Struggle for Moral Legitimacy
Afghan President Hamid Karzai backed off from a desperate attempt to ban private security contractors from the country last fall – for now. His was an impractical demand at best, and Karzai faced significant pressure from Western allies to allow licensed firms to stay put.
The reality is that their removal would leave a significant void that the Afghan police force could not effectively fill.
There are currently more than 50 private security firms licensed to operate in Afghanistan, employing about 27,000 contractors – nearly all are Afghan nationals. Some contractors even aid the U.S. military with intelligence operations.
While the concept of contractor use in war zones has existed for hundreds of years, the modern conflicts in Afghanistan and Iraq have spelled big business for the industry. In mid-2008, the U.S. State Department had about 1,400 contracts with Blackwater, DynCorp, and Triple Canopy for private security and protective services in Iraq alone.
There’s no question that the Afghan economy also reaps a benefit; simply put, military contracting, including private security, is driving the local economy.
And while the private security industry as a whole is estimated to be worth over $100 billion, Associate Professor Heather Elms knows the companies’ monetary value is not the only measure of their validity.
An international business professor, one of Elms’ specialties is the relationship between corporate and stakeholder responsibility. Much of her recent research examines private security companies’ (PSCs) operations around the world.
“To sustain themselves, PSCs need to develop moral legitimacy—the sense among stakeholders that they’re doing the right thing—in addition to pragmatic legitimacy, which is simply associated with value,” she explained.
Elms is keeping a close eye on the industry’s attempts at professionalization, including the first-ever International Code of Conduct signed by more than fifty private security companies in Geneva on November 9. It’s likely that code compliance and industry certification will eventually become a prerequisite for security contracts with the federal government.
The voluntary code highlights respect for human rights and the rule of law in conflict zones; offers guidelines for the use of force and weapons management; and explicitly bans mistreatment of detainees, including forced labor and sexual exploitation. It also focuses on vetting and training of personnel and establishing internal whistleblower and grievance procedures.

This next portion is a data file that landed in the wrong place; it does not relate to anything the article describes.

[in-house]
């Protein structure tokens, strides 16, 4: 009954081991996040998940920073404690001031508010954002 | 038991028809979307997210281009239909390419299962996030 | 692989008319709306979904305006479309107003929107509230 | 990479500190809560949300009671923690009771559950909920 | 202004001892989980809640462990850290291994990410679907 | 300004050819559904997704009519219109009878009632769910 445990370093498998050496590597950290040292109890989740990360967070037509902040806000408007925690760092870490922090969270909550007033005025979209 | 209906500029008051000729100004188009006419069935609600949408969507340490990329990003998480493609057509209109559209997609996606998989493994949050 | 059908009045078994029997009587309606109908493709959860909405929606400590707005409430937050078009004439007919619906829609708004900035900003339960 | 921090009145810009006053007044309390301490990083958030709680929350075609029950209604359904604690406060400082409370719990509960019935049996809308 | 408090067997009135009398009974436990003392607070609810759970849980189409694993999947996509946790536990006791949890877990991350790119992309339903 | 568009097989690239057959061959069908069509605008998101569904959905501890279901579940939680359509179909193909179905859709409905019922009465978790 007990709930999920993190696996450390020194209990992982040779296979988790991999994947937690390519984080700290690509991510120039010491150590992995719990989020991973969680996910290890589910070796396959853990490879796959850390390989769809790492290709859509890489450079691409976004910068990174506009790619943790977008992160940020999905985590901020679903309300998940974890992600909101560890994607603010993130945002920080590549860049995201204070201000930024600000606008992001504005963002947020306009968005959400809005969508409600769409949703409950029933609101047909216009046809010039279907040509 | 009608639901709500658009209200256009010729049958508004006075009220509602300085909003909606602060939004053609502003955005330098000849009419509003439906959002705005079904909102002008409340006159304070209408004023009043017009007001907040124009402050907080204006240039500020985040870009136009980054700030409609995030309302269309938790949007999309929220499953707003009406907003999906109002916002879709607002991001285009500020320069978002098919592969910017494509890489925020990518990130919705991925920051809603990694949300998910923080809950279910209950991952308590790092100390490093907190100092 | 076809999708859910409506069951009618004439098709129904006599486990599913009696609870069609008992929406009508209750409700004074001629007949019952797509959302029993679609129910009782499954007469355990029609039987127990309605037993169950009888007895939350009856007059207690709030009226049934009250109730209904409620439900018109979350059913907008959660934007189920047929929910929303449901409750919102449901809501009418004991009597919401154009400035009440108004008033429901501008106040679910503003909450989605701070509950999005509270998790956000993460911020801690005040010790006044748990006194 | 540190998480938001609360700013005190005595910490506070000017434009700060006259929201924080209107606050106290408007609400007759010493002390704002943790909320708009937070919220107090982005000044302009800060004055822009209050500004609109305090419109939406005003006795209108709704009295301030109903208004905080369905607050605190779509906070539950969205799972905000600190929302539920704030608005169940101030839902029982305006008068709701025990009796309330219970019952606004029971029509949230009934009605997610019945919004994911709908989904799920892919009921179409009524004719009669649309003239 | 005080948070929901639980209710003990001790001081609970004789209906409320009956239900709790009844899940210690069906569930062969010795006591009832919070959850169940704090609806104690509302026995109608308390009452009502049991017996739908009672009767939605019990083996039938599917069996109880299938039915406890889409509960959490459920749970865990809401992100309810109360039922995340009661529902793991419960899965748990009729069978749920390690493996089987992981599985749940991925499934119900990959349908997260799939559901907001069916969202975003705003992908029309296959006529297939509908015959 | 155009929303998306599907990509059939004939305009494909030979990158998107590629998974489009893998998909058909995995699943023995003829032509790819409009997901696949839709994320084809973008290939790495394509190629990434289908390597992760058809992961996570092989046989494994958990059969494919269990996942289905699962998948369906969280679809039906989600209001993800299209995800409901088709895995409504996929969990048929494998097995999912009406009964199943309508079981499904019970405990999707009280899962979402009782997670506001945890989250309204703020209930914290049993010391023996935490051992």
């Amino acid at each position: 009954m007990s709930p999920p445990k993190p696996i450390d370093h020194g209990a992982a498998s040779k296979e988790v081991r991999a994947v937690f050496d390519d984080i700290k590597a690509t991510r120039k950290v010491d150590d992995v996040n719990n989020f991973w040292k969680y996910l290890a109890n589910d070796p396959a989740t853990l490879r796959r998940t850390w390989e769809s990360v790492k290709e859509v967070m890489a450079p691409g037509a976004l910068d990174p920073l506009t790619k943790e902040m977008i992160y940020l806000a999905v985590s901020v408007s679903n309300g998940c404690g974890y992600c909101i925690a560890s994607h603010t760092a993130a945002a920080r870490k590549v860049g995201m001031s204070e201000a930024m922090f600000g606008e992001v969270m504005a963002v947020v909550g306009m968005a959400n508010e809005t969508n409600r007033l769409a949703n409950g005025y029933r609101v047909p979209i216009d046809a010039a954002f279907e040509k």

To analyze the code and explain certification standards in the industry, Elms recently chaired a series of three webinars that examined best practices for effective governance and oversight.
The expert-led discussion featured academics and professionals familiar with all aspects of certification, including process, management, environment, labor, and supply chain standards. Most agree that the new code of conduct is merely the first step.
The International Stability Operations Association, the trade association that counts more than 20 private security firms in its membership, would probably agree.
“We are already working with our partners on the critical next step – the development of an international accountability mechanism that will ensure credibility and transparency in the process,” stated ISOA President Doug Brooks at the signing.
And while the companies do profit from ongoing conflict, they also contribute to peacebuilding efforts, according to Brooks. In an August 2010 interview with PBS, Brooks pointed out that PSCs protect commercial spaces, too – including not-for-profits and industrial warehouses.
It’s also true that problems often come from smaller, lesser-known firms that lack experience but win work by coming in as the low bidder, reaping the benefits of a lack of oversight.
Elms acknowledged that the corporate entities aren’t the only parties responsible for their actions. The relationship between PSCs and their stakeholders is a two-way street, Elms said: you can’t have corporate responsibility without responsible employees – and consumers need to contract legitimate projects, just as the businesses need to focus on legitimacy as well.
The role of private security companies in conflict zones is a critical one, and a growing concern; as the U.S. military presence fades in Iraq, the presence of private security contractors there is expected to grow.
But private security’s presence doesn’t guarantee a decrease in conflict.
Classified military documents released by WikiLeaks illustrated one explosive incident in Iraq in December 2004. A convoy from the PSC Custer Battles fired shots near Iraqi police and civilians, including five shots into a crowded minibus, before a British military unit and the Iraqi officers caught up with the contractors. The convoy then paid off Iraqi civilians and beat a hasty retreat to escape disciplinary action.